Grover Beach may soon have new regulations in place to help police and county Animal Services staff respond to complaints about aggressive or menacing animals.
The Grover Beach City Council unanimously approved an ordinance Monday requiring pet owners to securely confine animals that are exhibiting aggressive behavior and pose a public safety risk. Councilwoman Karen Bright was absent.
The new ordinance gives officers a tool in situations where an animal clearly represents a potential public safety risk but has not injured anyone, city officials said. It will come back to the council for final approval.
In a staff report, police Chief Jim Copsey wrote that the ordinance “will assist enforcement officers in dealing with potentially aggressive animals in public areas such as our parks.”
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The rules also establish a penalty for people whose negligence with an aggressive animal directly contributes to a serious attack on another privately owned animal.
In addition, property owners who allow tenants to keep aggressive animals on their properties may also be held liable for penalties.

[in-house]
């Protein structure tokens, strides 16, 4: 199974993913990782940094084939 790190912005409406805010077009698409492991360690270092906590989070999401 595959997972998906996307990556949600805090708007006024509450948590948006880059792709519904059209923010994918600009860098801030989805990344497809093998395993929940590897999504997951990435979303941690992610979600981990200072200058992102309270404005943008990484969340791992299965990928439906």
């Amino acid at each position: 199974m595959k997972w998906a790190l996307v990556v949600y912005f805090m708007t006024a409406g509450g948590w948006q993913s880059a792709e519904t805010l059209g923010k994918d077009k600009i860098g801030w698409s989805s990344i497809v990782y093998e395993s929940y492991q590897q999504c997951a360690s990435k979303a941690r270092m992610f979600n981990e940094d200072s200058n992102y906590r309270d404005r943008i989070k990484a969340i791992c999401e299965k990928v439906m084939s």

Resident Linda McClure, who urged the council pass the ordinance, said she has trained her two Dobermans to walk calmly by her side and not lunge or snarl.
“If we see someone who is not caring properly (for an animal), we have to do something about that,” she said.
The city, like all others in the county, contracts with the San Luis Obispo County Division of Animal Services for animal control services. County supervisors approved an aggressive animal ordinance in April 2012.
The ordinance is one piece of a multi-faceted effort by the city to respond to concerns from some Grover Beach business owners and residents about problems in the West Grand Avenue corridor and around Ramona Garden Park.
Police have received many calls for service about illegal camping, panhandling, trespassing, littering, public intoxication, public urination, public defecation and other problems.